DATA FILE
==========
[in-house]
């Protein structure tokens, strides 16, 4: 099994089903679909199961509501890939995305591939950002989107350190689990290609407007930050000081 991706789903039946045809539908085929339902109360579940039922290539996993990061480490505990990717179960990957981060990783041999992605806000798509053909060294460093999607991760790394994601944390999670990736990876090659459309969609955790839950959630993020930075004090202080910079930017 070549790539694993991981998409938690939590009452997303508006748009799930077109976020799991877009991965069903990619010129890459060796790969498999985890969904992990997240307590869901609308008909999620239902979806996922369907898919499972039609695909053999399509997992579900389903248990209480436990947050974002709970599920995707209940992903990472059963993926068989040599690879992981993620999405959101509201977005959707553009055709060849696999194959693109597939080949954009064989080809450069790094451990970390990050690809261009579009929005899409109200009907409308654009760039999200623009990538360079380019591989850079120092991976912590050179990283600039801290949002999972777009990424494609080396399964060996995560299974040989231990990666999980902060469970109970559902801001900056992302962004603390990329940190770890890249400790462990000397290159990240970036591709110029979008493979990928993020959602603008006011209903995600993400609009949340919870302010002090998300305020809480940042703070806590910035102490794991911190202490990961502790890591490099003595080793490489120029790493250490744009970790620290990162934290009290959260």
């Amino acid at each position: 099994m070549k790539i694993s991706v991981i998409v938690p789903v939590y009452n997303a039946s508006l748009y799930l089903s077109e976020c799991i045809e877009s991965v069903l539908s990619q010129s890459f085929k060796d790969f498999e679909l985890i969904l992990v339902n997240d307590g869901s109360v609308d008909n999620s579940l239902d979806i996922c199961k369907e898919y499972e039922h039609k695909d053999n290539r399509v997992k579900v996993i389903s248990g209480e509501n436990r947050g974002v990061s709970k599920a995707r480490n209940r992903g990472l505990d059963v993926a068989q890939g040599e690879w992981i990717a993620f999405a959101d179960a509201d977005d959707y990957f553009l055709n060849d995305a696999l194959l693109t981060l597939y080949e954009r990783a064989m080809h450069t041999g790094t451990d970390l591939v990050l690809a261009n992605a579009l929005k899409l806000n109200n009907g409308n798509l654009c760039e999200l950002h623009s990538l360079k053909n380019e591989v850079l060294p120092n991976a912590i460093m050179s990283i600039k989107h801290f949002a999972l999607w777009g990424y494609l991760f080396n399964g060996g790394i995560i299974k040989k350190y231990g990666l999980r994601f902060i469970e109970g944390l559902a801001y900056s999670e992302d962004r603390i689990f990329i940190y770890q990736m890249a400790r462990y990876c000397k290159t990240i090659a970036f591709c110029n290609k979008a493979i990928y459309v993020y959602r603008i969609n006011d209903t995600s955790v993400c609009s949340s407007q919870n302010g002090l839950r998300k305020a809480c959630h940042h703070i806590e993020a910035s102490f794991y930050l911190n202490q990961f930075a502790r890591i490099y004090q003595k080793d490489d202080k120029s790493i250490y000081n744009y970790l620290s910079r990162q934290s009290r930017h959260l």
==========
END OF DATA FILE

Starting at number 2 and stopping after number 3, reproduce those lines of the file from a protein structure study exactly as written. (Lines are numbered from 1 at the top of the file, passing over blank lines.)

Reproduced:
């Protein structure tokens, strides 16, 4: 099994089903679909199961509501890939995305591939950002989107350190689990290609407007930050000081 991706789903039946045809539908085929339902109360579940039922290539996993990061480490505990990717179960990957981060990783041999992605806000798509053909060294460093999607991760790394994601944390999670990736990876090659459309969609955790839950959630993020930075004090202080910079930017 070549790539694993991981998409938690939590009452997303508006748009799930077109976020799991877009991965069903990619010129890459060796790969498999985890969904992990997240307590869901609308008909999620239902979806996922369907898919499972039609695909053999399509997992579900389903248990209480436990947050974002709970599920995707209940992903990472059963993926068989040599690879992981993620999405959101509201977005959707553009055709060849696999194959693109597939080949954009064989080809450069790094451990970390990050690809261009579009929005899409109200009907409308654009760039999200623009990538360079380019591989850079120092991976912590050179990283600039801290949002999972777009990424494609080396399964060996995560299974040989231990990666999980902060469970109970559902801001900056992302962004603390990329940190770890890249400790462990000397290159990240970036591709110029979008493979990928993020959602603008006011209903995600993400609009949340919870302010002090998300305020809480940042703070806590910035102490794991911190202490990961502790890591490099003595080793490489120029790493250490744009970790620290990162934290009290959260």
């Amino acid at each position: 099994m070549k790539i694993s991706v991981i998409v938690p789903v939590y009452n997303a039946s508006l748009y799930l089903s077109e976020c799991i045809e877009s991965v069903l539908s990619q010129s890459f085929k060796d790969f498999e679909l985890i969904l992990v339902n997240d307590g869901s109360v609308d008909n999620s579940l239902d979806i996922c199961k369907e898919y499972e039922h039609k695909d053999n290539r399509v997992k579900v996993i389903s248990g209480e509501n436990r947050g974002v990061s709970k599920a995707r480490n209940r992903g990472l505990d059963v993926a068989q890939g040599e690879w992981i990717a993620f999405a959101d179960a509201d977005d959707y990957f553009l055709n060849d995305a696999l194959l693109t981060l597939y080949e954009r990783a064989m080809h450069t041999g790094t451990d970390l591939v990050l690809a261009n992605a579009l929005k899409l806000n109200n009907g409308n798509l654009c760039e999200l950002h623009s990538l360079k053909n380019e591989v850079l060294p120092n991976a912590i460093m050179s990283i600039k989107h801290f949002a999972l999607w777009g990424y494609l991760f080396n399964g060996g790394i995560i299974k040989k350190y231990g990666l999980r994601f902060i469970e109970g944390l559902a801001y900056s999670e992302d962004r603390i689990f990329i940190y770890q990736m890249a400790r462990y990876c000397k290159t990240i090659a970036f591709c110029n290609k979008a493979i990928y459309v993020y959602r603008i969609n006011d209903t995600s955790v993400c609009s949340s407007q919870n302010g002090l839950r998300k305020a809480c959630h940042h703070i806590e993020a910035s102490f794991y930050l911190n202490q990961f930075a502790r890591i490099y004090q003595k080793d490489d202080k120029s790493i250490y000081n744009y970790l620290s910079r990162q934290s009290r930017h959260l």